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Bumper fracture

*A bumper fracture is a compression fracture of the lateral tibial condyle due to a forceful valgus stress applied to the knee.

*The name is derived from the fact that a car bumper hitting the lateral aspect of the knee when the leg is firmly planted on the ground is one of the most common causes of this type of injury.

*If the medial collateral ligament remains intact, the lateral femoral condyle is forced down on the lateral tibial condyle and this causes a compression fracture.

*Older patients with osteoporosis are the most prone to this type of injury. There may be a hemarthrosis, and the lateral tibial plateau will be tender.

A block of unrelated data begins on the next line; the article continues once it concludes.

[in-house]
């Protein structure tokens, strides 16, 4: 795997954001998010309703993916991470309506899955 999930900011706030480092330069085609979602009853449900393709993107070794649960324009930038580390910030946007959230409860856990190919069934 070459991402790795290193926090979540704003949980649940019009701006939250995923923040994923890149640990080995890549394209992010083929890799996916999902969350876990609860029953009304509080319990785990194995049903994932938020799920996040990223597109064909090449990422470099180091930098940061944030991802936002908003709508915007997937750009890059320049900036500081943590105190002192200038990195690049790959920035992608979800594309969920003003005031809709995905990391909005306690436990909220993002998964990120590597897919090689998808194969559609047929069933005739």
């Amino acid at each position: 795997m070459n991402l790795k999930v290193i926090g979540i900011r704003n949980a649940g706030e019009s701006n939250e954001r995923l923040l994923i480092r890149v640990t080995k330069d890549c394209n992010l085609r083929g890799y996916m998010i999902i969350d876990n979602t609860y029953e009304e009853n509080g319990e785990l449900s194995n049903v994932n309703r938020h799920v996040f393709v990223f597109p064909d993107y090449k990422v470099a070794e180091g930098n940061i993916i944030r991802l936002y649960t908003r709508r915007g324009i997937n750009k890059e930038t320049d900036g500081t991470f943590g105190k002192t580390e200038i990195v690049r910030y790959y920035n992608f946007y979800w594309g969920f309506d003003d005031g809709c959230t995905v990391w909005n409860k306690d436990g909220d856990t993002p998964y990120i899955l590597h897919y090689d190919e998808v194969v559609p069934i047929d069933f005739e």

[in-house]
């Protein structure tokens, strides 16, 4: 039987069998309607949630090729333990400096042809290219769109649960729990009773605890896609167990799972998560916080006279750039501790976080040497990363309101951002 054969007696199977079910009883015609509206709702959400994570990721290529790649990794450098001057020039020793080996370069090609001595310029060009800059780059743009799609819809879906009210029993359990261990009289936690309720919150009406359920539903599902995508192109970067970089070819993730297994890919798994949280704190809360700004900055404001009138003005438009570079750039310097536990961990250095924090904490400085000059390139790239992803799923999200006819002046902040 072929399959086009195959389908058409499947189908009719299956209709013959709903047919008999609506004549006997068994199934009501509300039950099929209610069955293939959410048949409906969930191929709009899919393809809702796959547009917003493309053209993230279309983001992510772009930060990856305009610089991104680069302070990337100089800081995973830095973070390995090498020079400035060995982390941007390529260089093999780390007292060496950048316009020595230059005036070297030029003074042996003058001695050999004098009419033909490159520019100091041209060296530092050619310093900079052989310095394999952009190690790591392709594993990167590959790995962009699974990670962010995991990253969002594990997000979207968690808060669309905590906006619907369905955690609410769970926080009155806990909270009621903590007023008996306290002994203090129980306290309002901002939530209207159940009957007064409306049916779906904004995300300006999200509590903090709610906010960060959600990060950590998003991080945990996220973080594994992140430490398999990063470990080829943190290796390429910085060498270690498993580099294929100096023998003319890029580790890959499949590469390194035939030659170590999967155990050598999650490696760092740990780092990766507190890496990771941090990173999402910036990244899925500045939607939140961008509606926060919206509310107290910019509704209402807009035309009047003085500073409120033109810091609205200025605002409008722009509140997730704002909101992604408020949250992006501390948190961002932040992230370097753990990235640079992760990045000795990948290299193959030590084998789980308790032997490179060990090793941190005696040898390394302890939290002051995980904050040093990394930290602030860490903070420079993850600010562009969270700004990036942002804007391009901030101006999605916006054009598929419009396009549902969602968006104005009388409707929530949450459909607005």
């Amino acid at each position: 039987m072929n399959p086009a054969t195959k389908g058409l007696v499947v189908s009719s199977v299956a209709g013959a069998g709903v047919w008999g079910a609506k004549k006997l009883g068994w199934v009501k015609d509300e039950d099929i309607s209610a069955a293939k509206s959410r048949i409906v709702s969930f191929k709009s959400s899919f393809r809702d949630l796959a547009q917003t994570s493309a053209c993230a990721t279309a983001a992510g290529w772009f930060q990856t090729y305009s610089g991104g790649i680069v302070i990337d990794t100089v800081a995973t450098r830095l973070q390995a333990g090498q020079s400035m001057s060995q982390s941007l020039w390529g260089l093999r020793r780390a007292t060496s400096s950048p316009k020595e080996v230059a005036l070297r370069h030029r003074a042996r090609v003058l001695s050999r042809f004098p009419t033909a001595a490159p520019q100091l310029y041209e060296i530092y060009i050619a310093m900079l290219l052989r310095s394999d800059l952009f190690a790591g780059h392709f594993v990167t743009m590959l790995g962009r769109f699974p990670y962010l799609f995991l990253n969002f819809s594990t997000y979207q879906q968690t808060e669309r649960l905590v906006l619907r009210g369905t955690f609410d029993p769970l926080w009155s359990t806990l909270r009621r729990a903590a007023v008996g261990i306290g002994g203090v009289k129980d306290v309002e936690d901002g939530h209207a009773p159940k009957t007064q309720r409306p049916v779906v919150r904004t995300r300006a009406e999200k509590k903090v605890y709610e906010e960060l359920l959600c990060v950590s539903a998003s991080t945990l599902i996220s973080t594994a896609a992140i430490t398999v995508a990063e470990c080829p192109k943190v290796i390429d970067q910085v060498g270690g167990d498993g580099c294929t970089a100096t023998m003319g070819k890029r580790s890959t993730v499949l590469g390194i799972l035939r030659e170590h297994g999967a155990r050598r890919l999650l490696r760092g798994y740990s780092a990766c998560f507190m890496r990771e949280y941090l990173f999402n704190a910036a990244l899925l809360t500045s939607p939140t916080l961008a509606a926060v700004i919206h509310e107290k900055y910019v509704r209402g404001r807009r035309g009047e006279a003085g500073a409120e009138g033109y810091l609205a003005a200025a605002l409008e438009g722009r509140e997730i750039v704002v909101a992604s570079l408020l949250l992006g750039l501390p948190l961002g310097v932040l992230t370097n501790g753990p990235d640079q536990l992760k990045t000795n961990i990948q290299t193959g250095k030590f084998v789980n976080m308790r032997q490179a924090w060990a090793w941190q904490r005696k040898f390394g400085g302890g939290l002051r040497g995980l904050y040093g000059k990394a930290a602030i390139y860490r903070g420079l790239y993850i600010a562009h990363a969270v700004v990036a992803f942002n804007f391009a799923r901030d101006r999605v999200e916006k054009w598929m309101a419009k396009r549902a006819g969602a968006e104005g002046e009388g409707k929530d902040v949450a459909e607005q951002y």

*Compression fracture of the lateral tibial plateua, resulting in separation at the margin of the plateau or depression of the central portion of the artucular surface.

*A valgus injury of the knee may result in a fracture of the lateral tibial plateau. At times these fractures are difficult to identify and are obvious only on oblique radiographs.

*The fractures consist of either a vertical split through or a depression of a portion of the joint surface. There may be an associated fracture of the neck of the fibula.

*When the fracture involves the lateral margin of the plateau or is associated with a fracture of the fibula, an accompanying disruption of the medial collateral ligament is likely.

*Treatment: Stabilisation and fixation where required.

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